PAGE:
The release of a new round of positive GDP figures in August was the cue for Australian Treasurer Wayne Swan, to announce that finance ministers in the US, Europe and Japan would “kill for figures like these”. The Australian economy grew by 1.2 percent in the June quarter, that is, at an annualised rate of nearly 5 percent. Not only could the country “not have hoped for a better of set of national accounts”, but, Swan claimed, speaking at a function organised by economic “think-tank” The Sydney Institute, the figures vindicated the market-oriented, low-debt policies of successive Labor and Liberal governments. “We are in the 19th year of continuous economic growth. No other advanced economy can talk about that. It sets up a very solid foundation for the future.”
Like a tree rotting from the inside, however, knock gently on the June GDP figures and you will hear a hollow sound. Numbers released simultaneously with the national accounts show that the mining industry, which accounts for just 7 percent of the economy, accounted for 40 percent of pre-tax profits in the June quarter. Excluding mining, pre-tax profits fell by 8 percent. New housing sales fell by 7 percent. Wholesaling profits fell 17.5 percent.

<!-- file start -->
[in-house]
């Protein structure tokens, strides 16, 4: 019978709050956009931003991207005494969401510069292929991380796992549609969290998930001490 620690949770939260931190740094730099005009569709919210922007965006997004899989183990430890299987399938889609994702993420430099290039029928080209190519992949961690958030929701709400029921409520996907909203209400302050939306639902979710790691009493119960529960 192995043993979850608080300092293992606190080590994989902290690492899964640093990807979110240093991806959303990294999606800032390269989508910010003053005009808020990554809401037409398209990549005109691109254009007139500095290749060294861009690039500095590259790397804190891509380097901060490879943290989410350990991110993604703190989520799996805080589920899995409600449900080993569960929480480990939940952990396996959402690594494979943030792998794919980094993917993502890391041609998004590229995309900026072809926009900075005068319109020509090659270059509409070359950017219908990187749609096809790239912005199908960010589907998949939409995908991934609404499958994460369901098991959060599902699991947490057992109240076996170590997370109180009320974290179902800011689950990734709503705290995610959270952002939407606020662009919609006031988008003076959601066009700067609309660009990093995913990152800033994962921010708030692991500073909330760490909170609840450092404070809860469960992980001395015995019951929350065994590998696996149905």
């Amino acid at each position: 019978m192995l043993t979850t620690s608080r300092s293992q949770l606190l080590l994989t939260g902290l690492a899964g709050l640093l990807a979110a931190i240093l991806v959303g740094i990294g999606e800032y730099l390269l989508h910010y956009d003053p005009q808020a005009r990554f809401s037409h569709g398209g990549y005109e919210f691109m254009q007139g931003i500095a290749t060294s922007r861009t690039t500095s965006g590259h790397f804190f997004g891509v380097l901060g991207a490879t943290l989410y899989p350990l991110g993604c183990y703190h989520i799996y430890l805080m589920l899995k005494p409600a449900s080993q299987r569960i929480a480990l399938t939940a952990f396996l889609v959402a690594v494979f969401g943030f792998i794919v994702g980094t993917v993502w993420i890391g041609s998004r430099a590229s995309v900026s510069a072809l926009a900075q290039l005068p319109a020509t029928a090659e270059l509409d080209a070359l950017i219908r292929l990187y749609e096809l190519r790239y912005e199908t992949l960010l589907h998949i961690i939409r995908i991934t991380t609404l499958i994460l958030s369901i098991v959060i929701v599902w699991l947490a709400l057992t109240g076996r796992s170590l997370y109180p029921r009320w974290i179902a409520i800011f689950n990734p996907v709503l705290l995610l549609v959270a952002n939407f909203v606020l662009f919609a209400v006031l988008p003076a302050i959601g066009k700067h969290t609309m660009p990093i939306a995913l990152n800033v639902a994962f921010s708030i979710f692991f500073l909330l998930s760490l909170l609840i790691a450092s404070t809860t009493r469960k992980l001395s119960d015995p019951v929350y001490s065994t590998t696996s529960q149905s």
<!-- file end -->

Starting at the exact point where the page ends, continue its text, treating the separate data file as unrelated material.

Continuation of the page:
At the same time, Australian manufacturing is experiencing negligible growth, according to the leading PricewaterhouseCoopers (PWC) index. The growth detectable in August (slowing since the previous month) was the result of mining-related demand for basic construction materials. More broadly there is a lack of “the sort of impetus from the private sector that is needed to underwrite aggregate growth at a time of receding public sector demand” according to PWC’s global head of industrial manufacturing, Graeme Billings. Manufacturing employment actually fell in July. New orders are flat across the sector.
As for the household sector, despite its considerable contribution to the June quarter GDP—second only to mining production—jobs in related areas, including retail, have been stagnant for months, and in August declined. According to a leading recruitment firm, “companies are doing little more than replace staff attrition.”
What this broader set of figures indicates is an economy with just a single area of growth—the extraction and export of coal and iron ore to Asia. Soaring prices for iron ore and coal alone have boosted mining earnings over the past three months by $10 billion.
What happens to these huge mining industry profits? Do they find their way from the coffers of Rio Tinto or BHP Billiton into the rest of the economy or even into the hands of workers?